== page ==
The puzzle of where to place a construction card to enable a flexible tableau is unique. And considering there will only ever be twelve cards in your tableau, the shape it may take won’t vary too wildly each game. There’s motivation to keep cards close together to allow overflow scoring between project tiles, but concession options may dictate another path forward.
Additionally, there is just enough variety within the project tiles to allow for mitigation. Demolition tiles can remove a pesky lunar scaffolding space, creating a potential game-changing scoring opportunity. Logistics redistribution tokens allow for project tile swapping. And the selenite robots allow players to ignore the construction card number altogether when adding a card to their tableau.
Another unique wrinkle in the design is the use of the last delivery marker, which is placed where the last player in each round made their card/tile selection. Based on the column where this marker resides, players must discard a card from their hand to take the available options on display. The decision to sacrifice points (cards in hand are worth three points each at end game) to potentially gain important project tiles is another moment of careful consideration.
Once the game wraps up, final scoring commences. Scoring is a bit of a chore here, with multiple types of buildings to consider. The game comes with a scorepad that helps keep everything straight, and once you get comfortable with how buildings score, the accounting becomes easier. There’s certainly enough going on in each tableau that it’s hard to determine who’s in the lead until everything is tabulated. However, a player who was able to get ahead on concessions is certainly at an advantage.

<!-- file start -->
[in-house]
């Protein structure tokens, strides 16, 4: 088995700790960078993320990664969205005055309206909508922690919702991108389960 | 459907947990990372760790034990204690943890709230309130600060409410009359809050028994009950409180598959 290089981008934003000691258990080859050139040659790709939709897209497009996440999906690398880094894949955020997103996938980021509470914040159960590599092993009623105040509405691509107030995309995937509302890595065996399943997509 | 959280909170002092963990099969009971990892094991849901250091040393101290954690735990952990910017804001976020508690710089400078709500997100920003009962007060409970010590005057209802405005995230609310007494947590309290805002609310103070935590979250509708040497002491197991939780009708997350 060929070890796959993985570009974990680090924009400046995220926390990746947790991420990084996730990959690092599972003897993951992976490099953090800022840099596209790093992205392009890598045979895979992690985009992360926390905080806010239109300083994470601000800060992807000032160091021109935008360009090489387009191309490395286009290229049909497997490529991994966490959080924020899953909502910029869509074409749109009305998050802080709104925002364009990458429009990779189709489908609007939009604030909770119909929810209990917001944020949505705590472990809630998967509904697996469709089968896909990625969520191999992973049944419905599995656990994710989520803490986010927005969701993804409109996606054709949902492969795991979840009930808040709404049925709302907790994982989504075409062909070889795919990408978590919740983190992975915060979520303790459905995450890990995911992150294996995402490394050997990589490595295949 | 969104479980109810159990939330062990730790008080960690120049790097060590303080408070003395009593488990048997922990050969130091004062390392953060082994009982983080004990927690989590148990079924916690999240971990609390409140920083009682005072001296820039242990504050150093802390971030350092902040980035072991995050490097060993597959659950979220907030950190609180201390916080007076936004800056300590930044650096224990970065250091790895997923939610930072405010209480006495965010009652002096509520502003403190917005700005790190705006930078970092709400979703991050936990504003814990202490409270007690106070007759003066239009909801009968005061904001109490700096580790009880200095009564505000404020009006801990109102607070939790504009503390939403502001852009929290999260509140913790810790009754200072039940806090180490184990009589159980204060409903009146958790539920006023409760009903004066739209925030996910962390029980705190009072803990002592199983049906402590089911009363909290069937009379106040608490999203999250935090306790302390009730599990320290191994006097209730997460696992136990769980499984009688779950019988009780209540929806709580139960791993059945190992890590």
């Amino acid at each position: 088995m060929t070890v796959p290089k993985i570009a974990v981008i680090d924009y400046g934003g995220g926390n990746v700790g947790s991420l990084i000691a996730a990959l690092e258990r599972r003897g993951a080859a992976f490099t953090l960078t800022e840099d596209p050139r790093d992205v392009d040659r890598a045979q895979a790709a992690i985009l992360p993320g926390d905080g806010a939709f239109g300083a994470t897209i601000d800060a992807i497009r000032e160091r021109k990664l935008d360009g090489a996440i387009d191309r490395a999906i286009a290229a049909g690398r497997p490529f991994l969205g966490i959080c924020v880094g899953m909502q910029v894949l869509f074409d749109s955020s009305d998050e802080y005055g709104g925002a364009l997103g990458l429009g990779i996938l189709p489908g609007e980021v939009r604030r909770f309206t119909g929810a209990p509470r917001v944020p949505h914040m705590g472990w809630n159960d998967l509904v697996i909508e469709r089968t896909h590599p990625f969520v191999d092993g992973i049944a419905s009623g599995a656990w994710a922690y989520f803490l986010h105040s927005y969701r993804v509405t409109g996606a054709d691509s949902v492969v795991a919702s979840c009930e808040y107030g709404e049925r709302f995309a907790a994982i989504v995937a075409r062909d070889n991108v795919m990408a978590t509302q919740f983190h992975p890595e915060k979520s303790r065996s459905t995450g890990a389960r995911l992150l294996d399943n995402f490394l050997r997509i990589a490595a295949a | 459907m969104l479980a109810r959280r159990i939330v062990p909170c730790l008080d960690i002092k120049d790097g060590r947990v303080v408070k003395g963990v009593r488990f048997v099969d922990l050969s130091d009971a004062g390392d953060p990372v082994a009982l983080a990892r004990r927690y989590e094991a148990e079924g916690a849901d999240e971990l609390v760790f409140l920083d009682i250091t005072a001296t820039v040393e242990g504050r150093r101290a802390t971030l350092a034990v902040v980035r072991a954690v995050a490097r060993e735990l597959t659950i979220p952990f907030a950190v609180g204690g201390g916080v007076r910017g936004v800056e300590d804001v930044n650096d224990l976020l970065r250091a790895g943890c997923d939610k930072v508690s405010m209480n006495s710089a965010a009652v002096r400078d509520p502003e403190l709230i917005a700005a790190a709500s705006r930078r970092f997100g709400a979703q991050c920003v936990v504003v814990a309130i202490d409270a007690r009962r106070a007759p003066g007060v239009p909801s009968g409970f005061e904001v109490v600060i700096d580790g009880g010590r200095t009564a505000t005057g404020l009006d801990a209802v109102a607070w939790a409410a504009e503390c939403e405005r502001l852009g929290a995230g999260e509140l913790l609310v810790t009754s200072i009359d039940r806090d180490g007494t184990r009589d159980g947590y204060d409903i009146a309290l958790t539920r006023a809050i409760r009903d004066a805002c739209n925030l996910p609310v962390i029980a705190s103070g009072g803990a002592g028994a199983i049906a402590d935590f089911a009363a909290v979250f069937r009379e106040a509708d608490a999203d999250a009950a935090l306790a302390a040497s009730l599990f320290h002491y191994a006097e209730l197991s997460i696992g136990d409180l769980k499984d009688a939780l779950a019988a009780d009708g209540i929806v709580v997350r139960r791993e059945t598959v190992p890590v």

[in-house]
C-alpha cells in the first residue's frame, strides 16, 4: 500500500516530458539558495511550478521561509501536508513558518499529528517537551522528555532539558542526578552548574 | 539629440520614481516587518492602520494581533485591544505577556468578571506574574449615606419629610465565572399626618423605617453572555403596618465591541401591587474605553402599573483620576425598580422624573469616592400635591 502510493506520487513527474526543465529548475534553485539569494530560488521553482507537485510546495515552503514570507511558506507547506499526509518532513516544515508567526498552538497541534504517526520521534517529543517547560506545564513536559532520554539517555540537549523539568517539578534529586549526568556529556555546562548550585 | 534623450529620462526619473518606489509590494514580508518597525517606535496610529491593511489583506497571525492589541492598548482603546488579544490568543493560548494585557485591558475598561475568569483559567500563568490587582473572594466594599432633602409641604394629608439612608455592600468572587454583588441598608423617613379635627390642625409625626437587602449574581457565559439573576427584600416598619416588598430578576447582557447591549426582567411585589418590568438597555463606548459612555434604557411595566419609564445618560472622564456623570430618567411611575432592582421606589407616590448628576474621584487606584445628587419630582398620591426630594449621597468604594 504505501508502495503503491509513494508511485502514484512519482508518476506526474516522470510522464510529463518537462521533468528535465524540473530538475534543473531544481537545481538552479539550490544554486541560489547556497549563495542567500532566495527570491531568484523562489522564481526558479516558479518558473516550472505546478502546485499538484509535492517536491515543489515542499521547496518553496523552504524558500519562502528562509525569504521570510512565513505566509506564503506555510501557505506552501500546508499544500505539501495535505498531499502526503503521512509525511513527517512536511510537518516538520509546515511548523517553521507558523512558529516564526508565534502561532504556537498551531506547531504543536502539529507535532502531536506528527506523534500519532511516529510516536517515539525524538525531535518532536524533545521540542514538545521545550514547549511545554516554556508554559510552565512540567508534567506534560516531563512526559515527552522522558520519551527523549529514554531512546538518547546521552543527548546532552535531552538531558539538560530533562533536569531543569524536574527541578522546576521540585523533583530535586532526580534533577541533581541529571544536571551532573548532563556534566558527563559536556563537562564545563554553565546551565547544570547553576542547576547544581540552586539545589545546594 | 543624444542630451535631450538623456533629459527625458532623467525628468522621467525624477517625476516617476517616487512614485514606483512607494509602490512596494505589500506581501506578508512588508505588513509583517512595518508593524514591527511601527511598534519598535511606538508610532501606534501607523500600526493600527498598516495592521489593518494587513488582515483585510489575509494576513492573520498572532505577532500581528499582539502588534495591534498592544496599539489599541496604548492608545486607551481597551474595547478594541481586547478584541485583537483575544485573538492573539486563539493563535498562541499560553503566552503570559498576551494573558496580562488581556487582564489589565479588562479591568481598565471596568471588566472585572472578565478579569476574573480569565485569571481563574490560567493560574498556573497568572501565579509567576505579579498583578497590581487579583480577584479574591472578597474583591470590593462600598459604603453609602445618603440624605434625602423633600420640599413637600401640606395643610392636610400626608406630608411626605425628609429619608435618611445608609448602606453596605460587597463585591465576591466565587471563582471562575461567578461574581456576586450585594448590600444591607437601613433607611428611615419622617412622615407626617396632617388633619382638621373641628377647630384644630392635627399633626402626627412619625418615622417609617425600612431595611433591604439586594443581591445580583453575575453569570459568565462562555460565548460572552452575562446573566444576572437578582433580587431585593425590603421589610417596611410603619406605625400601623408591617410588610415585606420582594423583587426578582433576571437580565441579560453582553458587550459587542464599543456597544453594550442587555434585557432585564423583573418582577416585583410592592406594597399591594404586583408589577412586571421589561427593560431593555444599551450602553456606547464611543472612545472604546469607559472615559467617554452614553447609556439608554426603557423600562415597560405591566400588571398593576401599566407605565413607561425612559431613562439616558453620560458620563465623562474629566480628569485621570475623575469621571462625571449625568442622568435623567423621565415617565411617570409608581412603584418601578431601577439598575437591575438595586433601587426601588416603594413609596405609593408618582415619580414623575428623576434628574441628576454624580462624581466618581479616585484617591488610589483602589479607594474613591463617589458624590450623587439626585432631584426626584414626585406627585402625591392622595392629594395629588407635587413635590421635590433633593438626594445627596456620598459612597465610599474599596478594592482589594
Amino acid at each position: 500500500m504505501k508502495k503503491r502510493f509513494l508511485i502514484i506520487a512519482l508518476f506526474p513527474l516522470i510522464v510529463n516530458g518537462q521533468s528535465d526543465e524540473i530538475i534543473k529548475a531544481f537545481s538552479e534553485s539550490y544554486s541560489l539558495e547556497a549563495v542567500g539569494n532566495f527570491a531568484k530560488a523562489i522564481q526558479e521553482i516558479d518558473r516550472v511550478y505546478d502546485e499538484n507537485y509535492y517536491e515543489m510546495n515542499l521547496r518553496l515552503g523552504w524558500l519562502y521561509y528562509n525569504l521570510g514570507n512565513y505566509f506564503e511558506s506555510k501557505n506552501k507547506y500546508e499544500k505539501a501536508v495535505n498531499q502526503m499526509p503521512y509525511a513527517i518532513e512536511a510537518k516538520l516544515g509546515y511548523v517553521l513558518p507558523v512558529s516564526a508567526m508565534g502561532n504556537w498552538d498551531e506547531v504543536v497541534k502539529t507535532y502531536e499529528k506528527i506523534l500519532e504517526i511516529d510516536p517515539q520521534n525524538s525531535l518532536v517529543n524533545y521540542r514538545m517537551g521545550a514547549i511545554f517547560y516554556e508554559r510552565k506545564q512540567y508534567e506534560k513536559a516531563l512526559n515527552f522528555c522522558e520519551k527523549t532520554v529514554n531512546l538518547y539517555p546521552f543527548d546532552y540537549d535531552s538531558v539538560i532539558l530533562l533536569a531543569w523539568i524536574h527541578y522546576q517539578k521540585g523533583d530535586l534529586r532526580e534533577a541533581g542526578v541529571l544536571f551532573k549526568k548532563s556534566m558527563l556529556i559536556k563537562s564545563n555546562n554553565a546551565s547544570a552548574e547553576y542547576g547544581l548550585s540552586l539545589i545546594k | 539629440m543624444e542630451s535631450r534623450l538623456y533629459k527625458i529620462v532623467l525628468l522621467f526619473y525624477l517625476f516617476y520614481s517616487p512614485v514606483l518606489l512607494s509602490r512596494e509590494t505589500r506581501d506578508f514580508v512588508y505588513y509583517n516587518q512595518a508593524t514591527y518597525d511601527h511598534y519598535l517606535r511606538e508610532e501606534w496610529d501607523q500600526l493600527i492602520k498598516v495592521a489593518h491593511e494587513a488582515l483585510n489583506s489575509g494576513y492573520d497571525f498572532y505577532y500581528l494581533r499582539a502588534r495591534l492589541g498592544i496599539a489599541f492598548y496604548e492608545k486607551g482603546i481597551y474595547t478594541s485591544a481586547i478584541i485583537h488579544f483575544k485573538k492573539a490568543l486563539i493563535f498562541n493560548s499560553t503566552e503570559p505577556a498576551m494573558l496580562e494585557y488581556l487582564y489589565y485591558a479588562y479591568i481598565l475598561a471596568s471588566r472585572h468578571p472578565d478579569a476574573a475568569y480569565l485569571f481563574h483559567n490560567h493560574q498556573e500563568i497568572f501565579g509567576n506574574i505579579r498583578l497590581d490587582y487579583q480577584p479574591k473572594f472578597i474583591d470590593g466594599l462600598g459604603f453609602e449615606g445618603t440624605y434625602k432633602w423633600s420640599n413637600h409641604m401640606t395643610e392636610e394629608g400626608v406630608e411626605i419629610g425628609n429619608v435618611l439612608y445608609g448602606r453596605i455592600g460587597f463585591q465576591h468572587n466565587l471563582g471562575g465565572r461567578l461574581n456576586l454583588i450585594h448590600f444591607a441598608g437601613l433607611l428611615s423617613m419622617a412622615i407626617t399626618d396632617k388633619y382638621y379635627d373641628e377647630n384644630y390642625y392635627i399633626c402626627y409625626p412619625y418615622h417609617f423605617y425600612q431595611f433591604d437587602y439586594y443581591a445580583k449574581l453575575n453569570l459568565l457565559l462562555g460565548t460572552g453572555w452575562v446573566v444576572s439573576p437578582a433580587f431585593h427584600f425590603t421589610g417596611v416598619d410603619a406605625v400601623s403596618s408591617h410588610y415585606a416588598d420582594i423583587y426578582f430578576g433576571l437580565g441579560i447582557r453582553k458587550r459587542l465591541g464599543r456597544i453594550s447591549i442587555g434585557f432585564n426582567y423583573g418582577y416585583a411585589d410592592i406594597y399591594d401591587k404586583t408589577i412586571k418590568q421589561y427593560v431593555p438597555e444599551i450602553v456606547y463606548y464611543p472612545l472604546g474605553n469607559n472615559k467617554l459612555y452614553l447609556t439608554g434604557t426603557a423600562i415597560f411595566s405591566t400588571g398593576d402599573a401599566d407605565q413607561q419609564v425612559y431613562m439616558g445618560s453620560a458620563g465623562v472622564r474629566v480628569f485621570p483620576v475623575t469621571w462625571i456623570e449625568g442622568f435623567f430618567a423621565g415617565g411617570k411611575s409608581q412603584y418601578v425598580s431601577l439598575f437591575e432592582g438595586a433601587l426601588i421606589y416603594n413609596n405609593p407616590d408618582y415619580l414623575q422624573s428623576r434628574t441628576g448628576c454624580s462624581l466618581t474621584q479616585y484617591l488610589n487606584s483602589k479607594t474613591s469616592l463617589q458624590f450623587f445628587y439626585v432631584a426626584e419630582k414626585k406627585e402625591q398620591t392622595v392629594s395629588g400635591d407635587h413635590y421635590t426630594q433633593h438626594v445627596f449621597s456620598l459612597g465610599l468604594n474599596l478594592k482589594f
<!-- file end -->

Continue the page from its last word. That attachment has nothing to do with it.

LUNA Capital features a solo mode on the opposite side of the main board. The solo opponent is a mega-corporation called Harrington & Sons. This automaton features few overhead rules but does not include varying degrees of challenge. What it does provide though is a relentless opponent that racks up points and challenges players to be as efficient as possible during a turn.
Devir Games has packed a lot into this small box and doubled down with great production. The theme isn’t the most engaging, and in fact, can be considered rather strange as a narrative device. At no time do I feel like I’m placing a greenhouse tile onto a card to provide benefit to my settlement. As such there’s a major disconnect with engagement as it’s ultimately a point salad experience. Regardless, the puzzle of drafting the right grouping of cards and tiles, then configuring them appropriately in the space allowed, creates flexibility and wonderfully difficult decisions. The combination of concessions, available options, and proper placement all help keep LUNA Capital in quality gameplay orbit.
Final Score: 3.5 Stars – Despite its unconventional theme, LUNA Capital balances a medium-light concept with a gravity-laden decision space.
• Dense rulebook and lack of player aid
• Small iconography on project tiles
• Grayscale is thematic but mutes retro aesthetic